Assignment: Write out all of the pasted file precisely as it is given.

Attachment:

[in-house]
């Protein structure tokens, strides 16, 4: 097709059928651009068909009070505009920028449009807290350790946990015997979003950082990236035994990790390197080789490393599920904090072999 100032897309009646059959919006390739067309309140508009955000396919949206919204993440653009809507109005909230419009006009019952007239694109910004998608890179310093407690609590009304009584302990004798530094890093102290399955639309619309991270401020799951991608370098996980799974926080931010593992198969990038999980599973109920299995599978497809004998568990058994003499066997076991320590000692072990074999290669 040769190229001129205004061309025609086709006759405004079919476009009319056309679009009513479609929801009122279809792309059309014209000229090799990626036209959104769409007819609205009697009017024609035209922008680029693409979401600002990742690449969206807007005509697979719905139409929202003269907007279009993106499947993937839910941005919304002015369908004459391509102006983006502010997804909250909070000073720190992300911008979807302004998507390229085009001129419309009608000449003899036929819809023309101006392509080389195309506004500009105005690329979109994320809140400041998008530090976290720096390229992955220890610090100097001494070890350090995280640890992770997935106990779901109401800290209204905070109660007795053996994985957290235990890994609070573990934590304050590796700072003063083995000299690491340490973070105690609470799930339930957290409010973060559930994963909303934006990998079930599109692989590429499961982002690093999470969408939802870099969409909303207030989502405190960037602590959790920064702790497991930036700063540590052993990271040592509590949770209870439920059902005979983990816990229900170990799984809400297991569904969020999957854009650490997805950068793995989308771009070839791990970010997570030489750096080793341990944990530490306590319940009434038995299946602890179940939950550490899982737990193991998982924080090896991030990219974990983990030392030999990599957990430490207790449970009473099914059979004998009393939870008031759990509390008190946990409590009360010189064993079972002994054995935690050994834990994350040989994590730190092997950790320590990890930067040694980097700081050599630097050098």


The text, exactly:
[in-house]
């Protein structure tokens, strides 16, 4: 097709059928651009068909009070505009920028449009807290350790946990015997979003950082990236035994990790390197080789490393599920904090072999 100032897309009646059959919006390739067309309140508009955000396919949206919204993440653009809507109005909230419009006009019952007239694109910004998608890179310093407690609590009304009584302990004798530094890093102290399955639309619309991270401020799951991608370098996980799974926080931010593992198969990038999980599973109920299995599978497809004998568990058994003499066997076991320590000692072990074999290669 040769190229001129205004061309025609086709006759405004079919476009009319056309679009009513479609929801009122279809792309059309014209000229090799990626036209959104769409007819609205009697009017024609035209922008680029693409979401600002990742690449969206807007005509697979719905139409929202003269907007279009993106499947993937839910941005919304002015369908004459391509102006983006502010997804909250909070000073720190992300911008979807302004998507390229085009001129419309009608000449003899036929819809023309101006392509080389195309506004500009105005690329979109994320809140400041998008530090976290720096390229992955220890610090100097001494070890350090995280640890992770997935106990779901109401800290209204905070109660007795053996994985957290235990890994609070573990934590304050590796700072003063083995000299690491340490973070105690609470799930339930957290409010973060559930994963909303934006990998079930599109692989590429499961982002690093999470969408939802870099969409909303207030989502405190960037602590959790920064702790497991930036700063540590052993990271040592509590949770209870439920059902005979983990816990229900170990799984809400297991569904969020999957854009650490997805950068793995989308771009070839791990970010997570030489750096080793341990944990530490306590319940009434038995299946602890179940939950550490899982737990193991998982924080090896991030990219974990983990030392030999990599957990430490207790449970009473099914059979004998009393939870008031759990509390008190946990409590009360010189064993079972002994054995935690050994834990994350040989994590730190092997950790320590990890930067040694980097700081050599630097050098």